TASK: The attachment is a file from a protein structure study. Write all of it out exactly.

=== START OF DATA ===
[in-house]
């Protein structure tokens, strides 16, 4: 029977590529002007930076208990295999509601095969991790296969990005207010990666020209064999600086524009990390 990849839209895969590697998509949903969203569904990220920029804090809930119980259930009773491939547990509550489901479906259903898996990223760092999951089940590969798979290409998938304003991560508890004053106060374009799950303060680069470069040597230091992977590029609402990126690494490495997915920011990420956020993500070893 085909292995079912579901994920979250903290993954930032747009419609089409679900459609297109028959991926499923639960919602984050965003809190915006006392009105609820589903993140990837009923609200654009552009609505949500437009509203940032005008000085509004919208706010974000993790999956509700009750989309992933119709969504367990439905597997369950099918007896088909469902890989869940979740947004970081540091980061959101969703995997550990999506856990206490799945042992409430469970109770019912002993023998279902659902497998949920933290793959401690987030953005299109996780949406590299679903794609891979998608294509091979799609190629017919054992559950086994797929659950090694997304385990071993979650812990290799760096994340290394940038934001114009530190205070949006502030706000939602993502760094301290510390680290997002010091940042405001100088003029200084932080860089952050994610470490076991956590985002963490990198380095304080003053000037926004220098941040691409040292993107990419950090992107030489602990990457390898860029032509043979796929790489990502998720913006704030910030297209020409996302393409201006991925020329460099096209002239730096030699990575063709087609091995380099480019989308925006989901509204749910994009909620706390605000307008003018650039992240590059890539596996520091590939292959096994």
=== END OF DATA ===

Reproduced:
[in-house]
């Protein structure tokens, strides 16, 4: 029977590529002007930076208990295999509601095969991790296969990005207010990666020209064999600086524009990390 990849839209895969590697998509949903969203569904990220920029804090809930119980259930009773491939547990509550489901479906259903898996990223760092999951089940590969798979290409998938304003991560508890004053106060374009799950303060680069470069040597230091992977590029609402990126690494490495997915920011990420956020993500070893 085909292995079912579901994920979250903290993954930032747009419609089409679900459609297109028959991926499923639960919602984050965003809190915006006392009105609820589903993140990837009923609200654009552009609505949500437009509203940032005008000085509004919208706010974000993790999956509700009750989309992933119709969504367990439905597997369950099918007896088909469902890989869940979740947004970081540091980061959101969703995997550990999506856990206490799945042992409430469970109770019912002993023998279902659902497998949920933290793959401690987030953005299109996780949406590299679903794609891979998608294509091979799609190629017919054992559950086994797929659950090694997304385990071993979650812990290799760096994340290394940038934001114009530190205070949006502030706000939602993502760094301290510390680290997002010091940042405001100088003029200084932080860089952050994610470490076991956590985002963490990198380095304080003053000037926004220098941040691409040292993107990419950090992107030489602990990457390898860029032509043979796929790489990502998720913006704030910030297209020409996302393409201006991925020329460099096209002239730096030699990575063709087609091995380099480019989308925006989901509204749910994009909620706390605000307008003018650039992240590059890539596996520091590939292959096994």